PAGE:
For decades, China’s bellicosity toward Taiwan has risen and fallen with the political tides in China, Taiwan, and the U.S. It has increased dramatically over the past two months, accelerated by Chinese President Xi Jinping, who appears to be building up to an attack on Taiwan in the next few years. His air forces have been practicing for such an attack with hundreds of sorties into Taiwan’s air defense identification zone.
Mr. Xi is China’s most powerful leader since Mao Zedong. If we take his words seriously, as we must, we have to conclude that he will attempt to annex Taiwan forcibly in the next two to five years.
Taiwan is a democracy, independent of Beijing and a significant US ally. The questions, then, are whether we should defend Taiwan militarily and, if so, can we?
The “should we” question has been debated since President Nixon opened relations with Communist China in 1972. On August 19, President Biden startled the Pentagon, NATO, Taipei, and Beijing when he said, “We made a sacred commitment to article 5 that if in fact, anyone were to invade or take action against our NATO allies, we would respond. Same with Japan, same with South Korea, same with Taiwan.”
Before Beijing could react to Mr. Biden’s promise to defend Taiwan, one of his senior advisors quickly retreated from it, saying that US policy toward Taiwan hadn’t changed. Since then, Mr. Biden has spoken with Chinese President Xi Jinping. The president keeps referring to an “agreement” with Mr. Xi that Taiwan’s future would be decided peacefully, but Mr. Xi demonstrates no such agreement.
Mr. Xi said earlier this month that annexation of Taiwan can and “must be fulfilled,” adding (as Don Corleone might have) that “peaceful” reunification would be in the interests of the Taiwanese people. He also said, “The Taiwan issue arises from national weakness and chaos” and will be resolved with national “rejuvenation.”
Taiwanese President Tsai Ing-Wen answered him by saying that, “Nobody can force Taiwan to take the path that China has laid out for us…This is because the path that China has laid out offers neither a free and democratic way of life for Taiwan nor sovereignty for our 23 million people.”
Ms. Ing-Wen’s statement came close to the declaration of independence that China has often said would lead to war. She and her cabinet are clearly worried. Taiwan’s defense minister, Chiu Kuo-cheng, has said that China will be able to mount a full-scale attack on Taiwan by 2025 and suffer only minimal losses in the ensuing war.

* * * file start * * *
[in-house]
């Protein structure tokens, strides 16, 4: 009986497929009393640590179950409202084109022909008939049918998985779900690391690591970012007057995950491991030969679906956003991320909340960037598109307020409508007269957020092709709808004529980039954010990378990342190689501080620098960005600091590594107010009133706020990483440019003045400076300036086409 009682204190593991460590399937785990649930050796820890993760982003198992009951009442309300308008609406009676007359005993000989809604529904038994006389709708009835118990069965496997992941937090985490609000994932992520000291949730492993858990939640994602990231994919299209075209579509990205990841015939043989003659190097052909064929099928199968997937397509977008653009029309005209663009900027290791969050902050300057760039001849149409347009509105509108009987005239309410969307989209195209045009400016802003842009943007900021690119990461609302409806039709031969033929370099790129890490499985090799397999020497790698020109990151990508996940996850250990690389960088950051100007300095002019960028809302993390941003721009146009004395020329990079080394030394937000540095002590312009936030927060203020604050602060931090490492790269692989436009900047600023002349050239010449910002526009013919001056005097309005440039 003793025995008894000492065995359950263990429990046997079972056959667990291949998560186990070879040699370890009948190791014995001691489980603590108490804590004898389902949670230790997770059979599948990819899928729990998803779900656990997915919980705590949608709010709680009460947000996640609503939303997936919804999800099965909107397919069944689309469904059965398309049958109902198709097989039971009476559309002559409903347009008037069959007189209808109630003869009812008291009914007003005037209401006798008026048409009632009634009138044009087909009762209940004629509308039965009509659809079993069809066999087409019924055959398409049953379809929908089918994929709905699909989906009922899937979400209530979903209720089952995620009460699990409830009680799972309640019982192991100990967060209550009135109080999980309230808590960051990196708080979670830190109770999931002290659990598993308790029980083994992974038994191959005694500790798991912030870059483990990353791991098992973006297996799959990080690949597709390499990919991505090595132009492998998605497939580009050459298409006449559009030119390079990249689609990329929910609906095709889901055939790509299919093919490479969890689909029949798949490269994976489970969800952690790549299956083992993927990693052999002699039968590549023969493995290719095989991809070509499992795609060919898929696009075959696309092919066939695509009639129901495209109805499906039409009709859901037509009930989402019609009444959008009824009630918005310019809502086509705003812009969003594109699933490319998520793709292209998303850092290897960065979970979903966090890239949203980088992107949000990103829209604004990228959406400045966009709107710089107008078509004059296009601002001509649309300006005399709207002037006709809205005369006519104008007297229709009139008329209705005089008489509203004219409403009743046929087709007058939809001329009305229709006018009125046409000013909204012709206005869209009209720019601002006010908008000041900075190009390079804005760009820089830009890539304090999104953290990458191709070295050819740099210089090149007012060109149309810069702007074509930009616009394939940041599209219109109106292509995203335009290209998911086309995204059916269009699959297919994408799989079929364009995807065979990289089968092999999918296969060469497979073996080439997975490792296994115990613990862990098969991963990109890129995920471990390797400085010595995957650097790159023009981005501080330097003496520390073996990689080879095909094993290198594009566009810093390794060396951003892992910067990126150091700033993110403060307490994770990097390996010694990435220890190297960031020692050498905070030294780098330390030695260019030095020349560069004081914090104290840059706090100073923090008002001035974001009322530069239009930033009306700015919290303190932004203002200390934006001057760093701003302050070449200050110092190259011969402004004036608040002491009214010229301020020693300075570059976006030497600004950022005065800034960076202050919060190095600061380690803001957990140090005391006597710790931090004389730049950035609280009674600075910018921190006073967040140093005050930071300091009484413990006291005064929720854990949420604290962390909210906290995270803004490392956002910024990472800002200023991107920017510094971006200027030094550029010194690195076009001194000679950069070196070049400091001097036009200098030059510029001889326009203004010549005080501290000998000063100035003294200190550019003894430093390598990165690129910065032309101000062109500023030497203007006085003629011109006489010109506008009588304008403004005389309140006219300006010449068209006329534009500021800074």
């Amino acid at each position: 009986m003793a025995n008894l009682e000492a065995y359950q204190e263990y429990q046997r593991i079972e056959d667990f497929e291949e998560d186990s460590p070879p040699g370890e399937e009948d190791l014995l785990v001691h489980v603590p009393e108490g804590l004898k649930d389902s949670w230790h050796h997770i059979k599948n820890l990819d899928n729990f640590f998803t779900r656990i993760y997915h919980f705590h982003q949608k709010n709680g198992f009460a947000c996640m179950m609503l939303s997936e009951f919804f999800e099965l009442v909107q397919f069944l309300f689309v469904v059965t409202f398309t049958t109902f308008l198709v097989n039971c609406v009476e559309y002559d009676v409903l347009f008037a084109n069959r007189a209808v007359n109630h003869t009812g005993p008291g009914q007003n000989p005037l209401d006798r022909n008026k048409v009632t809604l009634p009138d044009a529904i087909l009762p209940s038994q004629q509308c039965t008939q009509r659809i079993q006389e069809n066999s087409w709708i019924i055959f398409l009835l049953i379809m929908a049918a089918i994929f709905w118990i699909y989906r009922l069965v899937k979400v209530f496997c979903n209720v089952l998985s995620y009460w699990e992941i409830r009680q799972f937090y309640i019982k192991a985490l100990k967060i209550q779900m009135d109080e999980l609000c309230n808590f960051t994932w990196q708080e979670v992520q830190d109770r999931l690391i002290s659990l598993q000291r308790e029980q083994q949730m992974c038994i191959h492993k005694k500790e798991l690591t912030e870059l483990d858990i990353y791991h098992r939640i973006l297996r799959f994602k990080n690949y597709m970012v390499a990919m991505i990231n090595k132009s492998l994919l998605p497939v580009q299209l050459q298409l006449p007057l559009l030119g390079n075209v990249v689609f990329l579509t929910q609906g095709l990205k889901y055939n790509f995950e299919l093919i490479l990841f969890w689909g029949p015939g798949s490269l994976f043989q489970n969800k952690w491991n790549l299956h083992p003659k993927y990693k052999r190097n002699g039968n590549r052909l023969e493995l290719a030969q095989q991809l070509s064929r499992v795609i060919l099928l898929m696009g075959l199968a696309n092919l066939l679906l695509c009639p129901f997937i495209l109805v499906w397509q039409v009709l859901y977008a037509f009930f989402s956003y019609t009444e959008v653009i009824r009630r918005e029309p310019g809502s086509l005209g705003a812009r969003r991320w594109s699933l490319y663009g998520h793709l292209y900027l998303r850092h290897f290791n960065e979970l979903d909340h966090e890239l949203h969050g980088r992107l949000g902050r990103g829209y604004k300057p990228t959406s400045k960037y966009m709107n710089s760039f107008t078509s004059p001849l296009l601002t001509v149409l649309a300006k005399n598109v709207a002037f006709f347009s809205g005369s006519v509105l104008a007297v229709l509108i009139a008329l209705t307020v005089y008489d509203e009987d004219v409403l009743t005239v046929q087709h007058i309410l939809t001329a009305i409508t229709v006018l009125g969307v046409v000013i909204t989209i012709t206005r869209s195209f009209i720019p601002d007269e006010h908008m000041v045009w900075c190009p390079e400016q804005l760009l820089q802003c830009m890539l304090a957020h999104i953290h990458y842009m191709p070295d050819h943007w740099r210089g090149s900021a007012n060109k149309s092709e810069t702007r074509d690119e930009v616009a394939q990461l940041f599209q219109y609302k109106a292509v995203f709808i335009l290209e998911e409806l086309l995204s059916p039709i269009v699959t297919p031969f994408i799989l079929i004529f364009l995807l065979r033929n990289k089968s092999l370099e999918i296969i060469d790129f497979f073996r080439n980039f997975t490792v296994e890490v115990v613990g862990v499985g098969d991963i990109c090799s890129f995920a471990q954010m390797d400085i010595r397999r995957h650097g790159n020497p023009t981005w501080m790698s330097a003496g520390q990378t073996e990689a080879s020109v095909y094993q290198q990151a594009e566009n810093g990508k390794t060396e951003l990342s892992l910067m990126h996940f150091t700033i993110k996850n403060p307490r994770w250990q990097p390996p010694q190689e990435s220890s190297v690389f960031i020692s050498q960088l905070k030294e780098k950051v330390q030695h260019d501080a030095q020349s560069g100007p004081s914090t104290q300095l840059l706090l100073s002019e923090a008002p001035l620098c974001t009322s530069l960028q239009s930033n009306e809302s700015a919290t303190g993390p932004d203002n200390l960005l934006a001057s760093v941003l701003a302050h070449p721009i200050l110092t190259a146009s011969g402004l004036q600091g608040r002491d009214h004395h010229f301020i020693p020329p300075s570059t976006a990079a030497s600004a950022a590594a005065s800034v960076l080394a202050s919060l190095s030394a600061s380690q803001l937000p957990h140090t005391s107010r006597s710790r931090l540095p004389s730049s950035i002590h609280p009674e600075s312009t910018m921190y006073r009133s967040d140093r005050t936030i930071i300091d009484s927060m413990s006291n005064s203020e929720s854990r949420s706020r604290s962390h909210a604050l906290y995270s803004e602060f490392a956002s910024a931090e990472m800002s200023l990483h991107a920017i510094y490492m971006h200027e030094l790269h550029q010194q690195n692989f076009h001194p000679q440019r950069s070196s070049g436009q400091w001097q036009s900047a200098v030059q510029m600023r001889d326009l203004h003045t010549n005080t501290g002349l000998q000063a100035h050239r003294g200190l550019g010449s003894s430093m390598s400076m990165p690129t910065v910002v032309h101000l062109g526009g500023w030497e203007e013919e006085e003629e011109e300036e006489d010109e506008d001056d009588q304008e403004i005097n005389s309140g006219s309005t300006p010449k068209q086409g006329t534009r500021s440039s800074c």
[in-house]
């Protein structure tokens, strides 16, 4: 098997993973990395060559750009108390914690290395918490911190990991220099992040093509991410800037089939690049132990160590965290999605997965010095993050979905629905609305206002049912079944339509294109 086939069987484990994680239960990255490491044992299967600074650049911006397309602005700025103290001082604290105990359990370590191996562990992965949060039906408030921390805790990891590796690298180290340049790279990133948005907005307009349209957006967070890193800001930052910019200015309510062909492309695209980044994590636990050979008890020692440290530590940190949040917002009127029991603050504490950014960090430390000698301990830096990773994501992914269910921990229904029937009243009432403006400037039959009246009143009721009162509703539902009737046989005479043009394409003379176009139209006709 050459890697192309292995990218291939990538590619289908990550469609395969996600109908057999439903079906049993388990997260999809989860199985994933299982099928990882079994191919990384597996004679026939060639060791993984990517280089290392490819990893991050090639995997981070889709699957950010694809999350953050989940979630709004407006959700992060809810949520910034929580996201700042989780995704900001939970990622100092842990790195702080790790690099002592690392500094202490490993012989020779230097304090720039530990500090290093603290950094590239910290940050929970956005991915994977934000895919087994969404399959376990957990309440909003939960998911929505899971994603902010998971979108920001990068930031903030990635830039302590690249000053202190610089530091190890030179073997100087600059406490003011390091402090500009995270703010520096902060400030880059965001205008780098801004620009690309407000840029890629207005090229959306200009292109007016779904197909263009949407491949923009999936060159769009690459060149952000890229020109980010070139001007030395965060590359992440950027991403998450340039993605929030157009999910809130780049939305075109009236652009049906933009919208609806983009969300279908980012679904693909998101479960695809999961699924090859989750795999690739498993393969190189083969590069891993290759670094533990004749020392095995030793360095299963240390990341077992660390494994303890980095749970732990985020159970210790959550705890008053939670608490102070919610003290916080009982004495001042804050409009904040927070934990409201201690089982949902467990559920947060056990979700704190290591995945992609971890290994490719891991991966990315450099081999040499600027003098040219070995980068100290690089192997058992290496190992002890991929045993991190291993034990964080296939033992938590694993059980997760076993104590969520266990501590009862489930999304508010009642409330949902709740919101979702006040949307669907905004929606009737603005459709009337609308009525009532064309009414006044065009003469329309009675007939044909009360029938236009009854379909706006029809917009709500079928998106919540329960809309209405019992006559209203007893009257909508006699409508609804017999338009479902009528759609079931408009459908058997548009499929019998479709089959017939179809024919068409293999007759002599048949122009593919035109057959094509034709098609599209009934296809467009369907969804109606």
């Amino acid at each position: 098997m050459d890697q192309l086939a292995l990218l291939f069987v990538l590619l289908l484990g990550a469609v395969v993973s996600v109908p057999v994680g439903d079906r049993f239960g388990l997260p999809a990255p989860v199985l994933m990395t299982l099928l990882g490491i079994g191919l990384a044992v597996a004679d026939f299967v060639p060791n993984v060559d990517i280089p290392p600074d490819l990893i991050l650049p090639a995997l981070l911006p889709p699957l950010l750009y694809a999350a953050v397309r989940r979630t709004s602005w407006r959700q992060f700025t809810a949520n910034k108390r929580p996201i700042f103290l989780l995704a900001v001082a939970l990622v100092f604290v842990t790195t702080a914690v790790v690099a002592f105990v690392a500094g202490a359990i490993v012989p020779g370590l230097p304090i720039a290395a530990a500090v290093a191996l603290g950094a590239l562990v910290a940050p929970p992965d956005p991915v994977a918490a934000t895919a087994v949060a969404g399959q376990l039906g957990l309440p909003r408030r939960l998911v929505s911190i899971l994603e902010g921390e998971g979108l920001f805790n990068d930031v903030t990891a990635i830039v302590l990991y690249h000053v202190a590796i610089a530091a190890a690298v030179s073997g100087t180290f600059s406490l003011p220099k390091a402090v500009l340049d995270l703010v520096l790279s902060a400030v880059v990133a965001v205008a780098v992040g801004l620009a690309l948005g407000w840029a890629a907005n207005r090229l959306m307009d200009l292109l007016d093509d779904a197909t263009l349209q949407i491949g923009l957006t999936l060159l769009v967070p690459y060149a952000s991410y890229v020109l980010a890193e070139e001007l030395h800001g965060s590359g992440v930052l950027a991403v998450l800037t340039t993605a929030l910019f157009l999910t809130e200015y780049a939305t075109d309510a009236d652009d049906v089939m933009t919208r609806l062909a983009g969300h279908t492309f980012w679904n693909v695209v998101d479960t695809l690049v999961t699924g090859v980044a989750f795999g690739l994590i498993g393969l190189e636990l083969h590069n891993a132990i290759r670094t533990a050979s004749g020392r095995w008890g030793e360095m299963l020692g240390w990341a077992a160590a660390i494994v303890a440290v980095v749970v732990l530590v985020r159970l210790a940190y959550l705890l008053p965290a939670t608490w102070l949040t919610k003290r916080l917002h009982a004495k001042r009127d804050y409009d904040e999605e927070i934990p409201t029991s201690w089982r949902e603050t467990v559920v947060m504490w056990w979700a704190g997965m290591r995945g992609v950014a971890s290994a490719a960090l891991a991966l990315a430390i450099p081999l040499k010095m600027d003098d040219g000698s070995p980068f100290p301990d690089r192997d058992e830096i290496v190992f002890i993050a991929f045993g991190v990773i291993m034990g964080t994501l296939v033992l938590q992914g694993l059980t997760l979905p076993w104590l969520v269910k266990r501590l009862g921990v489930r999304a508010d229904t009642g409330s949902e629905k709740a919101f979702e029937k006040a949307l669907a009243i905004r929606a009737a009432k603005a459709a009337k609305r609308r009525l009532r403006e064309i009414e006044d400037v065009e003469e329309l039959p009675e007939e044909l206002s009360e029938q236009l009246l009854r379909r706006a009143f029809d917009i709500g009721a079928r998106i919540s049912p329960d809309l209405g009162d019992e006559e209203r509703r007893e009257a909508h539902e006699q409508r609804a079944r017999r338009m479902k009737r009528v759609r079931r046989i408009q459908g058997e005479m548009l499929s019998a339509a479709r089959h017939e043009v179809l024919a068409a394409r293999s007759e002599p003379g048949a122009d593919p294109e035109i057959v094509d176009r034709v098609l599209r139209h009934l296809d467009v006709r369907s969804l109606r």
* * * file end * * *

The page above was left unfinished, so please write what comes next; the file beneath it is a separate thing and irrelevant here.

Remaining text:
Mr. Biden’s position on Taiwan, other than his quickly renounced statement of August 19, has been weak and vague. Mr. Xi, knowing that Mr. Biden and Joint Chiefs Chairman Gen. Milley will not defend Taiwan, will probably make his attempt to annex it while they are in office.
The “should we” question has to be answered in terms of America’s vital national security interests, those which we must defend. We have many national security interests around the world, but few are vital to our survival as a nation.
Our vital national security interests are to preserve the freedoms the Constitution guarantees us here at home. We must also have freedom of the seas, the skies, space, and the cyber world. It isn’t clear that a Chinese attack on Taiwan would implicate those freedoms. Thus, the “should we” question regarding Taiwan is a very close call that an incumbent president will have to make.
Though we have no NATO-like obligation to defend Taiwan, we have to respect that allies such as Japan would rather fight China over Taiwan than over their own homeland.
Since late June, Japanese officials have spoken of the need to defend Taiwan. For example, on June 28, Deputy Defense Minister Nakayama said that Taiwan is a brother democracy that must be protected. On July 7, Deputy Prime Minister Taro Aso said that an attack on Taiwan would be an existential threat to Japan.
The Japanese are clearly correct. If China annexes Taiwan by force, Japan and Australia would be China’s next logical targets. Japan has said that it would join us in defense of Taiwan. Because we stand for freedom and because our allies would be vulnerable should Taiwan fall, the answer to the “should we” question on the defense of Taiwan is a reluctant “yes.”
If we intervened in a Chinese attack on Taiwan, the result would be a general war with China, the kind of peer-against-peer conflict we have avoided as President Eisenhower chose not to defend Hungary against Russia in 1956. Such a war would cost thousands of American lives along with major naval vessels and hundreds of aircraft.
It would be an unlimited war – on land and sea, in space, the cyber realm, and everywhere else war can be conducted – for which our forces and defenses are unprepared. If we committed our forces to the defense of Taiwan, we could well be defeated.
The best course for us is to try to deter China from attacking Taiwan. Strengthening our military relationship with Taiwan, even holding joint exercises with Taiwanese forces, would infuriate Mr. Xi. Still, it might deter him long enough for his aggressive regime to come to its end.
• Jed Babbin, a deputy undersecretary of Defense in the George H.W. Bush administration, is the author of “In the Words of Our Enemies.”